Mohammedanism was a heresy: that is the essential point to grasp before going any further. It began as a heresy, not as a new religion. It was not a pagan contrast with the Church; it was not an alien enemy. It was a perversion of Christian doctrine. It vitality and endurance soon gave it the appearance of a new religion, but those who were contemporary with its rise saw it for what it was_not a denial, but an adaptation and a misuse, of the Christian thing. It differed from most (not from all) heresies in this, that it did not arise within the bounds of the Christian Church. The chief heresiarch, Mohammed himself, was not, like most heresiarchs, a man of Catholic birth and doctrine to begin with. He sprang from pagans. But that which he taught was in the main Catholic doctrine, oversimplified. It was the great Catholic world on the frontiers of which he lived, whose influence was all around him and whose territories he had known by travel which inspired his convictions. He came of, and mixed with, the degraded idolaters of the Arabian wilderness, the conquest of which had never seemed worth the Romans' while.

Hilare Belloc - The Great Heresies Chapter 4

Belloc's book on the great heresies is the only place I've ever read this; that Islam is in fact a heresy of Catholicism. But it makes sense (and if someone knows of a good refutation, I'd like to read it), especially in light of your question. So, you either believe this or you don't because not only does Islam have the same roots as Judaism and Christianity, Muslims truly worship the same one God (from a philosophical standpoint, if there's only one, it's gotta be Him right?).

So, the doctrinal differences that Belloc points out are:

  1. The Incarnation (That God could be made man)
  2. The Trinity (The God is three persons)
  3. The priesthood and Sacraments (That invisible things can be made real by human help)

Different heresies through all the years of Our Lord have held similar beliefs, but only Islam held them all and retained the same God. Some Islamic scholars even preserved the meta-physical tradition of Aristotle which made its way from St. Augustine to St. Thomas Aquinas by way of Averroes. So, Catholic theology and philosophy are linked to Islam (or at least through Islam) and that's not a bad thing.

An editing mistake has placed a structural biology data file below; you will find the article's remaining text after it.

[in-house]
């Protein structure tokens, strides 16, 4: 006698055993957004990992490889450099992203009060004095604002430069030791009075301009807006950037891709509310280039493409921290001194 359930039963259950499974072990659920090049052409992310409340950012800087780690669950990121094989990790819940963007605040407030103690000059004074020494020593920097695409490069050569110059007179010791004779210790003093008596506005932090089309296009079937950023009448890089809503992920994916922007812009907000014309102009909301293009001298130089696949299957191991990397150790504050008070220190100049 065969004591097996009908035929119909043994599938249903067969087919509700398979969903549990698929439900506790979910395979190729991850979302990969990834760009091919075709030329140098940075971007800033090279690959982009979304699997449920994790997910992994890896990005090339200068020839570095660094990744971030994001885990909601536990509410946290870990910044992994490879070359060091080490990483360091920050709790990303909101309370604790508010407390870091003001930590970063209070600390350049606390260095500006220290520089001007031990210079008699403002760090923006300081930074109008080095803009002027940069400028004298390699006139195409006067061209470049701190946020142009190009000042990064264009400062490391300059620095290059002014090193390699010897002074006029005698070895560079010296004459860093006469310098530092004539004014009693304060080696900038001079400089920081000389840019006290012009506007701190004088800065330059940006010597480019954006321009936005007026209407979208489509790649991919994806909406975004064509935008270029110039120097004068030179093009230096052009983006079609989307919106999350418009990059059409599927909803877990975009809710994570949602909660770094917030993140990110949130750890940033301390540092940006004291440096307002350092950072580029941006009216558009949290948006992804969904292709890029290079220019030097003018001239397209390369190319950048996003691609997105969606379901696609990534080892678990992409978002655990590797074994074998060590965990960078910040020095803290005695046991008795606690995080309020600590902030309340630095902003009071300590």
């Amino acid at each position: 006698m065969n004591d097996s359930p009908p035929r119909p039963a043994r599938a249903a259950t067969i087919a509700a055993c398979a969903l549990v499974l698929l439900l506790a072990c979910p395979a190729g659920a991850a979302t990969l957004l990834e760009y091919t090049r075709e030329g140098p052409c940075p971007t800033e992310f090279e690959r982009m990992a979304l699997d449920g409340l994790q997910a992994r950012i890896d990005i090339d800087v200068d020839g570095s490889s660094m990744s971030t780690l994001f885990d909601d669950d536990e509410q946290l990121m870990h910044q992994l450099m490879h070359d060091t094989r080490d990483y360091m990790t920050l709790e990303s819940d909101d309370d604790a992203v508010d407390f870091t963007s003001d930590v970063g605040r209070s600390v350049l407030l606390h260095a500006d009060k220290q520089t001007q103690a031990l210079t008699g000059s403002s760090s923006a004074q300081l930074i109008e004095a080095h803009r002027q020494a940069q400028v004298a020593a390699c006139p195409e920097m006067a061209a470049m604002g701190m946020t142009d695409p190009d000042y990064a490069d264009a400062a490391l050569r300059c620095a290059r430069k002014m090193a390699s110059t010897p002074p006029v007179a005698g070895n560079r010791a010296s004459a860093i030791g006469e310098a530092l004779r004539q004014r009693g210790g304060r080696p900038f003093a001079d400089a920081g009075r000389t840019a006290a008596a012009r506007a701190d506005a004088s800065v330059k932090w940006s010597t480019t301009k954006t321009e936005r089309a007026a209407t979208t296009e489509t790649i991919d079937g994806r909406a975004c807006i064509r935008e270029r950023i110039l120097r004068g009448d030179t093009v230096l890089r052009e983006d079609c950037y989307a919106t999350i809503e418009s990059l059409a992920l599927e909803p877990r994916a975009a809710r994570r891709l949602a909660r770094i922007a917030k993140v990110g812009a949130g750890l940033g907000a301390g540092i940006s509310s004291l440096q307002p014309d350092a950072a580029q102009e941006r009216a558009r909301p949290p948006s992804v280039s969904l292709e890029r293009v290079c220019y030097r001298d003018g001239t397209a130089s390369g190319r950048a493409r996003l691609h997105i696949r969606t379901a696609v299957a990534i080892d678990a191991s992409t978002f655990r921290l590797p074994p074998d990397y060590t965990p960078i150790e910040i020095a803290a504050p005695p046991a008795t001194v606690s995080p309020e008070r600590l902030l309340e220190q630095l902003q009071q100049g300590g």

What was a bad thing was Islam was taking over Christian lands and souls by force.

Islam

And that made all the difference. Folks, like Tertullian would say,

the blood of the martyrs is the seed of the Church

and it would be difficult to say that about Islam, you might say, the blood of other people is the seed of Islam. Although certainly quite a few people were convinced for other reasons and those reasons might include the fact that Islam sounded familiar, but it didn't have the seemingly extraneous fancy stuff you find in the Catholic Church and that made it more palatable to desert folks who couldn't find the time for all the feasting.

But beyond that, it's pretty natural that conquered and unconquered people (in Spain and modern day Turkey) would share a lot of their culture. Northern Africa, Ethiopia, the Holy Land contained plenty of Christians prior to 600 and it took quite a long time for them to be converted.

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Let's not get into historical bloodshed by followers of a religion as a metric by which to judge that religion. Though interesting historically, it's irrelevant to whether it is heresy, just as it is irrelevant to the truth of Christianity that Pizarro and Cortez were nominally promoting Christianity when they conquered the Incan and Aztec empires respectively. –  Rex Kerr Nov 23 '12 at 17:05